Take responsibility for your actions.  If you make a mistake, don’t point fingers at bad circumstances or other people.  Instead, own it, correct it, and turn the page.  “The buck stops here” is a good motto to live by.


Your digital footprint.  The internet provides a fabulous platform to maximize human connections.

  • Search, select, and be actively engaged with individuals, groups, and organizations that are closely aligned with your career aspirations
  • Regularly post articles (your own or shared) which are relevant to your audience
  • Search for professionals whose careers mirror your goals and establish a connection. LinkedIn has a helpful article on this – “4 Tips for Reaching Out to Someone You Admire on LinkedIn
  • Word of caution – be careful who you associate yourself with and what you write in cyberspace. Remember, everything is searchable and your choices have consequences. 

Volunteering.  Define a smart community outreach strategy.  Reach out to organizations dedicated to causes you care about.  Talk to them to understand their critical needs and propose a project where you can deploy your top skills to help address that need.   Invite others to join you, deliver, and share the outcome.     

Internal networking 

  • Seek feedback from your manager, peers, subordinates and others who can help you validate your strengths and identify blind spots
  • Reach out to decision-makers and opinion-leaders in your organization. Carve out a moment to talk to them about their career paths and experience with the company
  • Ask for an opportunity to join special projects or assignments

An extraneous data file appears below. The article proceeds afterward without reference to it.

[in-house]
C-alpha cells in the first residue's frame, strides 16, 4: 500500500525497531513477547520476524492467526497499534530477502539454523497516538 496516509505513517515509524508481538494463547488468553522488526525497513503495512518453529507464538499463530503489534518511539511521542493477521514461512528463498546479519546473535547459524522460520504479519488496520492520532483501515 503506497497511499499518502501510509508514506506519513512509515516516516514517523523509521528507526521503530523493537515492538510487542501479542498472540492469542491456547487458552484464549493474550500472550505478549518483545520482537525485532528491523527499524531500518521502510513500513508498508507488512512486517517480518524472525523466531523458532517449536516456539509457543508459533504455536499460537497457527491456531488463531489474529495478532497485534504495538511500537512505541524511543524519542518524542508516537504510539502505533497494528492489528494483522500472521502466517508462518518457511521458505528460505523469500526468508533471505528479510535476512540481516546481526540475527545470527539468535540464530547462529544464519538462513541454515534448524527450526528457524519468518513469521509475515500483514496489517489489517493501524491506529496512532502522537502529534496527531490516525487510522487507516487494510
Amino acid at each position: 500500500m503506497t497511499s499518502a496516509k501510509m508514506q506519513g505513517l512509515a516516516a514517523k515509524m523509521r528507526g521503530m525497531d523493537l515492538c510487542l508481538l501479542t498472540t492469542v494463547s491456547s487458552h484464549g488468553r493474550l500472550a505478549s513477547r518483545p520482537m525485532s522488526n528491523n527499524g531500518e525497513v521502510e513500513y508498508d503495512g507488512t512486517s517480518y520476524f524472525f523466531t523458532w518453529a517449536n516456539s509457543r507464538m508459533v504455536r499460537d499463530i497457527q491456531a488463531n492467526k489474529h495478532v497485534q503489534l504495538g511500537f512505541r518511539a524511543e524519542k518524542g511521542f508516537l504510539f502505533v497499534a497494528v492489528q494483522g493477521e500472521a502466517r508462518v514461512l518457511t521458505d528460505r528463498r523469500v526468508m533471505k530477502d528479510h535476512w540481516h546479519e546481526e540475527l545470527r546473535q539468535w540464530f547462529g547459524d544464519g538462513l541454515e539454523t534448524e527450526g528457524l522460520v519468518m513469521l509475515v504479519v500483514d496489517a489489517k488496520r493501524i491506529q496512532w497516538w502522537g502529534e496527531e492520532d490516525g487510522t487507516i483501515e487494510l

• Send out a congratulatory note to newly promoted employees and seek an opportunity to meet them

Mentoring.  Select professionals whose career paths converge with your professional goals and invite them to be your mentor.  I would advise you to seek both an internal and external mentor. Check HBR’s article What Mentors Wish Their Mentees Knew”  for helpful insights. 

Companies are not motionless entities.  They operate in fast-paced and highly evolving environments, where change is a constant.  Things such as market expansion or retraction, restructures, acquisitions, mergers, joint ventures, alliances, strategic realignments, new investments or divestitures are quite frequent and are primarily dictated by changing customer needs.  Your ability to adapt to constant change will be of great importance to your career prospects.

Upgrade your skills.  Focus on the continuous development of your education.  Keep your knowledge & skills fresh and updated.

Embrace the unknown.  Companies benefit from employees who are open to new ideas and show the flexibility and quickness of mind to switch gears and tackle unexpected problems, new demands or unforeseen outcomes.

Be open to new opportunities.  Organizational changes may bring with it additional responsibilities to your current role or a new role altogether.  Being open to new opportunities will add to your knowledge & experience portfolio and thus increase your marketability. 

What do the principles of Competence, Credibility, Connections, and Change have in common?  They are predicated on self-direction.  Your own contribution to your career growth is far greater than otherwise imagined.  In fact, your ability to reach your career goals will goal as far as your determination will take you. 

Remember the words of Peter Drucker, “The best way to predict the future is to create it.”

Fred Machado is the founder and CEO of ExcelTrek.